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02.03 The Crusades: Assessment flvs

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Michael Isajiw

on 18 November 2013

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Transcript of 02.03 The Crusades: Assessment flvs

02.03 The Crusades: Assessment
News report

1095
The Children's Crusade
According to popular accounts, the Children's Crusade rose as a result of two young visionaries. Nicholas and Stephen each claimed to have received a message from God to continue the fight to retake Jerusalem for the Christians. Both children were around 12 years old and began spreading their message and gathering followers from France and Germany. Their groups eventually numbered in the thousands but were mostly peasants. Estimates suggest that each child may have gathered as many as 30,000 people to his cause.


What historians learned
Historians learned about history of the Crusades from many different sources, including accounts and visual artifacts. One important source of information about the Crusades was the author, cleric, and scholar known as William of Tyre. During his years he wrote
The History of Deeds Done Beyond the Sea and The History of Jerusalem.


Short term
The Crusades contributed to the construction of many European castles and gave more power to the Church. The Crusades also contributed to opening up trade. Christian pilgrimage routes were reopened, and the use of coin currency increased. They also caused Europeans to develop an increased interest in the spice trade and East Asia.


The Effects of the Crusades

The effects of the Crusades on the Middle Ages were an important factor in the history of civilization. The effects of the Crusades influenced the wealth and power of the Catholic Church, Political matters, commerce, feudalism, intellectual development, social effects and the effects of the crusades also prompted the famous Voyages of discovery.

The crusaders came from both the Upper and Lower classes. Which means it helped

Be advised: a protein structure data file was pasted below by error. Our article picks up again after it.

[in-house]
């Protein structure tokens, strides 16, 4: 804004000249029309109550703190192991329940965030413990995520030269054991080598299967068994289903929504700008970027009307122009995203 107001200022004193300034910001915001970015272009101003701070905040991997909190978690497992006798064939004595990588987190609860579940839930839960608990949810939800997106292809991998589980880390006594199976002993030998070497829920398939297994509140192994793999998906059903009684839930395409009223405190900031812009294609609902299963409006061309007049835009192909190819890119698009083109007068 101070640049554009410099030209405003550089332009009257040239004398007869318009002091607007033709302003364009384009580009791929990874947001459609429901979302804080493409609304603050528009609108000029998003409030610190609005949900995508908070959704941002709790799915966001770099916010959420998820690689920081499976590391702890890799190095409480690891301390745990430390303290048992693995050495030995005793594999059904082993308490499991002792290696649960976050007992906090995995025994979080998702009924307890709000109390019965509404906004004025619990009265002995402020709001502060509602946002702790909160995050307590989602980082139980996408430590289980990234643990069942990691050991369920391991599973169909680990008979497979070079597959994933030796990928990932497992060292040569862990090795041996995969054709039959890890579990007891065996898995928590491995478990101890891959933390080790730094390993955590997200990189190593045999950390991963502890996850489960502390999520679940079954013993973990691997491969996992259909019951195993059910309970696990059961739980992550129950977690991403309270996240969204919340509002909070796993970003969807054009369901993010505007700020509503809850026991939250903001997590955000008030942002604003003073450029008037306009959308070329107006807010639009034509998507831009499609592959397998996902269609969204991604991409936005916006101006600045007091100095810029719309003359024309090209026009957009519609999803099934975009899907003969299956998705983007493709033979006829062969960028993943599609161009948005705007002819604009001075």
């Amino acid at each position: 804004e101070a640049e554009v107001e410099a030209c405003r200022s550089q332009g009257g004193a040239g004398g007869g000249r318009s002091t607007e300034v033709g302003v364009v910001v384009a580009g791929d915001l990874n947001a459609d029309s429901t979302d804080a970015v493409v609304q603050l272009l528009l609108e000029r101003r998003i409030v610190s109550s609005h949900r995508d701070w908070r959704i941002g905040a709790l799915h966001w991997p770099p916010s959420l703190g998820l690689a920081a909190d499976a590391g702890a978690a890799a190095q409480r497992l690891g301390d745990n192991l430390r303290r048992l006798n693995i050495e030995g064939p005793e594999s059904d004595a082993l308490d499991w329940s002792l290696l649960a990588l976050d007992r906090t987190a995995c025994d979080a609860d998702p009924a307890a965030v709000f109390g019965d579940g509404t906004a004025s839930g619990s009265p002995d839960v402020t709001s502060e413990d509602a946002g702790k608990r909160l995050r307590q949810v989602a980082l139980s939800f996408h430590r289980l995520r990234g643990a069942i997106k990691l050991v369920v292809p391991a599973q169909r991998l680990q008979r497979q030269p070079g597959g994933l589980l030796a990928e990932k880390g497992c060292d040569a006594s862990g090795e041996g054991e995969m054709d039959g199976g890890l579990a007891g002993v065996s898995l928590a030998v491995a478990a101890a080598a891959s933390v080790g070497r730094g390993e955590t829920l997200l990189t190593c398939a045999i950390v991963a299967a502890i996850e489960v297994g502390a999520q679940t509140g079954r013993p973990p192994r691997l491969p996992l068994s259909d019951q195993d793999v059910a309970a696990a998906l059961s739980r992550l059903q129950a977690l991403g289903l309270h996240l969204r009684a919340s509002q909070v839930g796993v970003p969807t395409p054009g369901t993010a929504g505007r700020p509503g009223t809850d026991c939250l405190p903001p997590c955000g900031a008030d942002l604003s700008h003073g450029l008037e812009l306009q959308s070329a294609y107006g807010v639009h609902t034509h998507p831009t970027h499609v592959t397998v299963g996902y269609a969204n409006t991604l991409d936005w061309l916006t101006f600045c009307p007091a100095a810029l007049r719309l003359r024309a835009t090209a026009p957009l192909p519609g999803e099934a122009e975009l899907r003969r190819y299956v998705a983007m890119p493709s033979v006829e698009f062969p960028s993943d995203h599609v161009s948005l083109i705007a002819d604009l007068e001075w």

to untie people.
By: Michael C Isajiw
Palestine has a complicated history. Palestine sits near the birthplace of some of the world’s oldest civilizations. It also borders the Mediterranean Sea, a major trade route. The region is valued very much for its location as for its religious history. The location itself may have been reason enough for people to settle there. In turn, those people developed civilizations that gave rise to the religions that have spent centuries competing for the sacred soil.


Holy Lands
The First Crusade, 1096-1099

The first Crusaders was led by Godfrey and other French lords. They marched from Constantinople through lands held by the Seljuk Turks to Antioch. Along the way, they battled Turkic forces, and Geoffrey’s brother Baldwin stopped to set up the first Crusader State at Edessa.

Disagreements over the rule of Antioch slowed their progress and split their forces, and it was not until August 1098 that the Crusaders reached Jerusalem. By then, Jerusalem had come again under the rule of Muslim Arabs known as the Fatimid s. The Crusaders laid siege to Jerusalem for more than a month before its keepers surrendered.
In the 10th century Christian pilgrims from Europe had been making the long, dangerous journey to the Holy Land. There, they visited the Church of the Holy Sepulchre. Under early Islamic empires, Christians were allowed to make this pilgrimage. Then, in the early 11th century, the Seljuk Turks conquered the Holy Land. The Seljuk Turks closed the pilgrimage routes and attacked Christian pilgrims.


Pilgrims
In 1095, Emperor Alexius I Comnenus appealed to Pope Urban II for help in defending the Byzantine Empire.The pope saw an opportunity. He called together the Council of Clermont in France. Eager to secure his own power over the church and to unite the quarrelsome lords of Europe, he called for a military expedition to retake the Holy Land from the Turks.


In the 12th century, Saladin rose to lead the Seljuks and succeeded in uniting the broke down the Muslim armies of S.W. Asia and North Africa. To Saladin, the Christian armies were the infidels who had to die. When Saladin’s forces took Jerusalem, the call went out across Europe to start another crusade. Three kings came Emperor Frederick , King Phillip II , and King Richard I. However, this crusade achieved little. Frederick Barbarossa died along the way, and Phillip returned to Europe after the capture of Acre in 1191. Richard the Lion heart remained to lead the Christian armies. Richard led many campaigns against Jerusalem and struck up a curious relationship with his foe. However, he failed to retake the city. So in 1192, Richard and Saladin reached a truce. According to this peace treaty, Saladin’s Muslim empire kept control of Jerusalem but granted Christians the right to visit the city and their shrines.
The Third Crusade, 1187-1192

Even though Europe lost control of the Holy Land, the Crusades benefited Europe in a many of ways. For example, the exchange that occurred during the Crusades facilitated the spread of Islamic math and science. This helped Europeans to improve their navigation techniques. They also helped to usher in Europe’s Age of Exploration.

Long term
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